Therevada Buddhism is the state religion of Thailand; only Buddhists are employed by the government, and the Thai monarch is legally required to be a Buddhist. According to 2000 government statistics, Buddhism was the religion of an about 94% of the population. However, other government agencies and religious groups estimate that the number of Buddhists is only about 85% to 90%. Although virtually all Thai are nominally Buddhists, the dominant form of religion in Thailand might be described as a spirit worship overlaid or mixed in varying degrees with Buddhist and Brahman beliefs imported from India.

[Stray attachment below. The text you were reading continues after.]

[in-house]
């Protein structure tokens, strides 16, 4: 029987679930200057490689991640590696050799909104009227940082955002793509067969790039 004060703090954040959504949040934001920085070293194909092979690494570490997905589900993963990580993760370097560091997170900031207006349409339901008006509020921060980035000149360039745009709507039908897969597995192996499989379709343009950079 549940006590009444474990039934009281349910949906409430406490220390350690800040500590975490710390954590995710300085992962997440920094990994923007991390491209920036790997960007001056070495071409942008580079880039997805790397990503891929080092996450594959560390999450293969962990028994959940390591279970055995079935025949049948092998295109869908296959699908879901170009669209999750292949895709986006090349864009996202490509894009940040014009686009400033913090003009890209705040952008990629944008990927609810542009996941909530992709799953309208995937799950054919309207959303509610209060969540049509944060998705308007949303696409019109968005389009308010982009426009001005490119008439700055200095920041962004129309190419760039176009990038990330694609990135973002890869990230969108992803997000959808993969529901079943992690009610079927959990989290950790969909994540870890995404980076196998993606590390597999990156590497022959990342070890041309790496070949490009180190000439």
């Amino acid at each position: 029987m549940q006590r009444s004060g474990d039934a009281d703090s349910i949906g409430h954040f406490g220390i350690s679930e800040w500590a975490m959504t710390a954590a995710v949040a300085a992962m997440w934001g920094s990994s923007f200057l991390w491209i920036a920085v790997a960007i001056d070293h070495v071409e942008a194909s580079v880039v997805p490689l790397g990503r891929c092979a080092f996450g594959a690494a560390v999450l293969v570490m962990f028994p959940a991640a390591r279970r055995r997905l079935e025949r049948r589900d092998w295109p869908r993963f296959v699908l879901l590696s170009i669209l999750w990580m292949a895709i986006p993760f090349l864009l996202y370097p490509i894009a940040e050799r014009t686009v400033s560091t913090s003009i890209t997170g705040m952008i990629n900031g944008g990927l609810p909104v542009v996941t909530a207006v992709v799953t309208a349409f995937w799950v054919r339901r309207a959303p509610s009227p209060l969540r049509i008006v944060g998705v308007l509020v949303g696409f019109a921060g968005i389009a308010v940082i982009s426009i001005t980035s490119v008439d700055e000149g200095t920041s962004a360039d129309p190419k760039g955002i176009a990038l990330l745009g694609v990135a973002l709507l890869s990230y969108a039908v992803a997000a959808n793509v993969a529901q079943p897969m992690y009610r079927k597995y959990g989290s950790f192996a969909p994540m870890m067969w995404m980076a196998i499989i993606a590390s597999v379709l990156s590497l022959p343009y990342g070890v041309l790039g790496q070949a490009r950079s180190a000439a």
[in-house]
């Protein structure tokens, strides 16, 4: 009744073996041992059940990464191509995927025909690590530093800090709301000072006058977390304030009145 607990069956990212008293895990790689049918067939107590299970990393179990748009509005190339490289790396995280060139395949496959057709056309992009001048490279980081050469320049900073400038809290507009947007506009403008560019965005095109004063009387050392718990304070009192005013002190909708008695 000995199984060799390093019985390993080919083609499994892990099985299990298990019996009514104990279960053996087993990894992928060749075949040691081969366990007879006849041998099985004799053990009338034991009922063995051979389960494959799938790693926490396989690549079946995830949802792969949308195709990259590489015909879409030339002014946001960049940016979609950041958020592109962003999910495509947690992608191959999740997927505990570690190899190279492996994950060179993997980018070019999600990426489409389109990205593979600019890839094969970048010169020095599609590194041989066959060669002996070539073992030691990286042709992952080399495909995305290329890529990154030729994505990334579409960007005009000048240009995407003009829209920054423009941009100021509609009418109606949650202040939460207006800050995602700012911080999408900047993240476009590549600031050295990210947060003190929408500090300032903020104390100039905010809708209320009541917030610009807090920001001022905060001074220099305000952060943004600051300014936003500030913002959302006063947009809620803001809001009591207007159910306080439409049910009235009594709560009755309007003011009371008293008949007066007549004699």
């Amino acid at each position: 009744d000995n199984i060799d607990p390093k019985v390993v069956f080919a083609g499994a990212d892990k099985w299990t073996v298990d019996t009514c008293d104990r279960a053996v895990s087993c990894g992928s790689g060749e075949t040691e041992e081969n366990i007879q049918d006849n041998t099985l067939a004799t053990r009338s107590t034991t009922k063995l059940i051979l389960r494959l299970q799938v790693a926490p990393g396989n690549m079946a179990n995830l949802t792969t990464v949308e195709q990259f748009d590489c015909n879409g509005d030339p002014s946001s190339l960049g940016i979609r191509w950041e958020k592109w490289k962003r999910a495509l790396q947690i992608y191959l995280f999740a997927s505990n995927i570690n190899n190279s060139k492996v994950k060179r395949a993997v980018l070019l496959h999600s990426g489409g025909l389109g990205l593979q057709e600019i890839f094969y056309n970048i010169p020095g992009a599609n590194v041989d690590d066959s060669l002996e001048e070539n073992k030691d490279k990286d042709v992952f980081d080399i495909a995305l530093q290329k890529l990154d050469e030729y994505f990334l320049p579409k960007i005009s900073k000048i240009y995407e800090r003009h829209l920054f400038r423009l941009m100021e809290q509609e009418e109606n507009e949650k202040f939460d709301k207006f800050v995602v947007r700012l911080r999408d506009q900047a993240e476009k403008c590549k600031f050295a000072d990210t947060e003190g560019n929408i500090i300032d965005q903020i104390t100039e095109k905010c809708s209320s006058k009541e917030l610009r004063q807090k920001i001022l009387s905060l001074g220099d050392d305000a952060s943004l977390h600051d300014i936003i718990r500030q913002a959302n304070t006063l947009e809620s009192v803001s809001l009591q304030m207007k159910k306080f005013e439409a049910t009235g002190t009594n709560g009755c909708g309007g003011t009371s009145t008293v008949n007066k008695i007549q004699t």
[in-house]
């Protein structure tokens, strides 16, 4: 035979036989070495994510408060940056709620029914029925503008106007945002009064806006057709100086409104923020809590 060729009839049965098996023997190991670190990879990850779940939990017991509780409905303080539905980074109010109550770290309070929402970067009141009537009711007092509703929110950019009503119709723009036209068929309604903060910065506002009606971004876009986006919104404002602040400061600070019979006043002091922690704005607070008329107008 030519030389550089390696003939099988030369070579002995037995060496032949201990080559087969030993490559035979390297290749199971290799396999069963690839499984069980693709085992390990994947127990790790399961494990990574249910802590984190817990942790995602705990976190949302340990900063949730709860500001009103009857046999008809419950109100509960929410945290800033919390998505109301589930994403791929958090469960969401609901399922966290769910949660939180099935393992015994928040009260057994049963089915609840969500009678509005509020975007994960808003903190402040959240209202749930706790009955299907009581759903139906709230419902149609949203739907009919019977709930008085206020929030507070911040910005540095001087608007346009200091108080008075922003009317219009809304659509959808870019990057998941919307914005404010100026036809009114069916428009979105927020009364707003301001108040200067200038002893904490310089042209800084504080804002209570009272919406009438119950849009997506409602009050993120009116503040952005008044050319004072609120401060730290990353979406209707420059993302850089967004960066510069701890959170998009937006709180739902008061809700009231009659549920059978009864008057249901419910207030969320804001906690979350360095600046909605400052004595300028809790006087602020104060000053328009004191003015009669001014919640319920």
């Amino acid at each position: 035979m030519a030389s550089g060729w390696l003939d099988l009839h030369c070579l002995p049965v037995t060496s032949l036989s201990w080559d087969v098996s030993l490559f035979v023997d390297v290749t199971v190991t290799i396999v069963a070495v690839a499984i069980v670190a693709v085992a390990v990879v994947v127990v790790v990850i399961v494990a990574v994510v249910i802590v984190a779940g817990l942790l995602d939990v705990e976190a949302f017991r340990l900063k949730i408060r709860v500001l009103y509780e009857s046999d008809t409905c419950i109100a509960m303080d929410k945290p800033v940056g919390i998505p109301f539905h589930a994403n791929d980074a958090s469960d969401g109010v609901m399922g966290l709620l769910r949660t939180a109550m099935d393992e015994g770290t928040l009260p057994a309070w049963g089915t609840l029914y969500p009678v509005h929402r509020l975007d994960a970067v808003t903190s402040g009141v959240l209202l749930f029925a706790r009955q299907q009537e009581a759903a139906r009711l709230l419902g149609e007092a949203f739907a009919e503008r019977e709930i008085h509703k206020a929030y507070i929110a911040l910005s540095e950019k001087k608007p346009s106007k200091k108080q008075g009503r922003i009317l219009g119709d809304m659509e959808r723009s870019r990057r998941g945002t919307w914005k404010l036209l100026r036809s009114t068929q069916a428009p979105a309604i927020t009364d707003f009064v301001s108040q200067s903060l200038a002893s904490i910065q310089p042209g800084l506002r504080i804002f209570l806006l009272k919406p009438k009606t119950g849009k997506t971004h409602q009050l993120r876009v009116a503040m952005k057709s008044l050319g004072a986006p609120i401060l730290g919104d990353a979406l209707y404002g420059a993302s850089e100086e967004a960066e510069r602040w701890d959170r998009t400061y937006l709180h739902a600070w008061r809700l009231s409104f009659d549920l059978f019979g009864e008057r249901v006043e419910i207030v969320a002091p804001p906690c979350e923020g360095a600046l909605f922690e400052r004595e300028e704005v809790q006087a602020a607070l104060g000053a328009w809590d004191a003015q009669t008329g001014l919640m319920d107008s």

An estimated 10% of the population, including the Malay ethnic minority, are Muslim. Among the other ethnic minorities, the Chinese practice a traditional mixture of Mahayana Buddhism, Taoism, Confucianism, and ancestor worship. Most Vietnamese are Mahayana Buddhists and most Indians are Hindus (0.1% of the population). Christians have been active in Thailand since the 17th century and account for and estimated 1% to 2% of the population. There are small Baha'i and Jewish communities.
At least six tribal groups (500,000 to 600,000 people) are animists.